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Taking Action and Tackling Litter

May 11, 2021

By Christie Brodie, Interpretation Projects Coordinator, Royal Botanical Gardens.

We’ve all seen it and we’ve all smelled it. Litter isn’t a pleasant experience for any of us, nor for our neighbours in nature. The second Tuesday of May is designated as the Provincial Day of Action on Litter here in Ontario. Celebrated annually, this day of action aims to highlight things we can all do to help prevent, reduce, and divert waste from ending up in landfills, and help protect the environment.

Royal Botanical Gardens’ 900 hectares (2400 acres) of nature sanctuaries are important habitats and ecosystems and form a Nodal Park in the Niagara Escarpment World Biosphere Reserve. RBG is home to thousands of species of plants and animals. These same nature sanctuaries are surrounded by urban life. This often means that remnants and waste from people in the urban areas end up within RBG’s nature sanctuaries.

Vast efforts have been made by staff and volunteers over the years to remove and clean-up waste within our nature sanctuaries. Here are some examples of things we’ve seen removed from the across RBG.

plastic bag of dog waste thrown in the snow
Doggie bags that have been left behind or forgotten are one of the most common types of litter we see along our trails.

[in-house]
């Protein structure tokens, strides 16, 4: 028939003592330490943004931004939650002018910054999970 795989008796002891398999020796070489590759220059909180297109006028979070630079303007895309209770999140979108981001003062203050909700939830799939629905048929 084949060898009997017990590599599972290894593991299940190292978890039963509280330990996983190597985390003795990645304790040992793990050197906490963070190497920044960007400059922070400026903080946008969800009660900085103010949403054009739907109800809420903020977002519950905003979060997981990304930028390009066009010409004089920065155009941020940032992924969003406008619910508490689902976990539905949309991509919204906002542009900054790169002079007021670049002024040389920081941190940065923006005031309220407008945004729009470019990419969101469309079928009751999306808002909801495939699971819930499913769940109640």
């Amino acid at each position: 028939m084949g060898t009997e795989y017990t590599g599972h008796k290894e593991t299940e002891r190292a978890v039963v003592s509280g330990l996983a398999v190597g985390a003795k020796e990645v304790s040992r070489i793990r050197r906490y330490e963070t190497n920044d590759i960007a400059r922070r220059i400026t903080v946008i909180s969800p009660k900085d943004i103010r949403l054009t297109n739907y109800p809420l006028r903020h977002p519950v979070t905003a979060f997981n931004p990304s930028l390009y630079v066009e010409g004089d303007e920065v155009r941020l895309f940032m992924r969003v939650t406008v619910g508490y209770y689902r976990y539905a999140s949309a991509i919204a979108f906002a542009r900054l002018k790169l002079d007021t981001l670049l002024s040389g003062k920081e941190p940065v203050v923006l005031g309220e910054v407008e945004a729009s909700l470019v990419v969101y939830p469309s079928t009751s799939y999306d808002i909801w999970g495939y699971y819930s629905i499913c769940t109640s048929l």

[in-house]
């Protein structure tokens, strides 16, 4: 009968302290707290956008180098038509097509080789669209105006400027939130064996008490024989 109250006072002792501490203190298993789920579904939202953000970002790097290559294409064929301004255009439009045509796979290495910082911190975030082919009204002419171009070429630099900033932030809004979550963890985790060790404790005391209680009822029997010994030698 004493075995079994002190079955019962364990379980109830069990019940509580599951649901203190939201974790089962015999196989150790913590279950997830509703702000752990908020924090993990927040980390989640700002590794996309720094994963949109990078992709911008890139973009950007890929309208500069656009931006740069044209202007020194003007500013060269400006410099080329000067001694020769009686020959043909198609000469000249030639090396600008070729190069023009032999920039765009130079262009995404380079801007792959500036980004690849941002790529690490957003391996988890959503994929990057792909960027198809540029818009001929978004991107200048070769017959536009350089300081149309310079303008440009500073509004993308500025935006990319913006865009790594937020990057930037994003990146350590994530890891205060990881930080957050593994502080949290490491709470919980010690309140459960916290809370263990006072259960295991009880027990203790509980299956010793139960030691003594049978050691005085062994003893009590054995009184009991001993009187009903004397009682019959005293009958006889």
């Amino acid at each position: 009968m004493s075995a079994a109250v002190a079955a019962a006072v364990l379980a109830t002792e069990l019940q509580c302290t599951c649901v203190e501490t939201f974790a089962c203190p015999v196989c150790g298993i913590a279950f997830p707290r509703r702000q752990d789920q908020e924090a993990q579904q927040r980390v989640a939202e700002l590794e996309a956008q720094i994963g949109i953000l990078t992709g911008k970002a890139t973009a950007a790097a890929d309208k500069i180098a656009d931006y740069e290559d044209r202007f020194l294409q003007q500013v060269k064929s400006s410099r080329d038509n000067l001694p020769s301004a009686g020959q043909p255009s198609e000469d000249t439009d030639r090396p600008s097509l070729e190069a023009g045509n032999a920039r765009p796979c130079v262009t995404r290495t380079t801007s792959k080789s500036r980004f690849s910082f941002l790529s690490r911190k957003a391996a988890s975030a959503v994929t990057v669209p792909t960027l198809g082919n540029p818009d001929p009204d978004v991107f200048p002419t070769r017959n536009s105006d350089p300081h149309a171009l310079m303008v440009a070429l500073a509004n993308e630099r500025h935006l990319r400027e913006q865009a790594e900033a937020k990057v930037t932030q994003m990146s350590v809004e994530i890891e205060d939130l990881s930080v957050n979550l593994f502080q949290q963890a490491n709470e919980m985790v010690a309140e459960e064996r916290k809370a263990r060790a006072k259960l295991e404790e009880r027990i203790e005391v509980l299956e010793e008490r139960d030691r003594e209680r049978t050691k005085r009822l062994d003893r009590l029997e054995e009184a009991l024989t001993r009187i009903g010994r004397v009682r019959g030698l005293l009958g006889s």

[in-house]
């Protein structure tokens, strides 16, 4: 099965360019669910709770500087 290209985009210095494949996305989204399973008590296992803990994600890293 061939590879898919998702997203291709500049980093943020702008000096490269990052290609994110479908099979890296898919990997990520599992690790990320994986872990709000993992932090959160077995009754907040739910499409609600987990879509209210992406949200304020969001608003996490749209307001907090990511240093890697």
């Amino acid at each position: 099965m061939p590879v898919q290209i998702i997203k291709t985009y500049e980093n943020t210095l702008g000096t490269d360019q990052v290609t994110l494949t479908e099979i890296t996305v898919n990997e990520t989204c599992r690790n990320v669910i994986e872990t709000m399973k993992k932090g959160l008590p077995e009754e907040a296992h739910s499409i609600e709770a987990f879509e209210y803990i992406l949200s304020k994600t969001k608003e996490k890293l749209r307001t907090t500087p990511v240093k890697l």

Tampon Applications Removed from Cootes Watershed
Hundreds of plastic tampon applicators that were collected during clean-ups around Cootes Paradise by the Stewards of Cootes Watershed.
dump clean up
At times, large amounts of very oversized waste are collected, like this pile from a 2019 clean-up. Tires, shopping carts, and all sorts of things end up in places you’d never expect.
Frayed Tarp Strings
Entanglement of wildlife is a concern whenever we find things like these strings of plastic from a fraying tarp that was discarded.

Thankfully, there are small actions we can all take at home to avoid our waste ending up in natural spaces. Here are some considerations:

  • Can it be re-used? Try giving a container a second life before disposing of it.
  • Does it need to go to landfill? Ensure you are getting the most use out of your blue and green bins by using them to their full potential.
  • How is it packaged? Try choosing products with less packaging or packaging that can be recycled to reduce the amount heading to landfill.
  • Is it ready for recycling? Check out your municipality’s guidelines for recycling items. Containers usually need to be empty, rinsed out and dry.
  • Is it well contained? Ensure your bins and garbage bags are well sealed and/or tied. Often things accidentally end up where they shouldn’t be, such as when a loosely tied bag opens in the wind.

Learn more about the Provincial Day of Action on Litter and get tips on what you can do to help.

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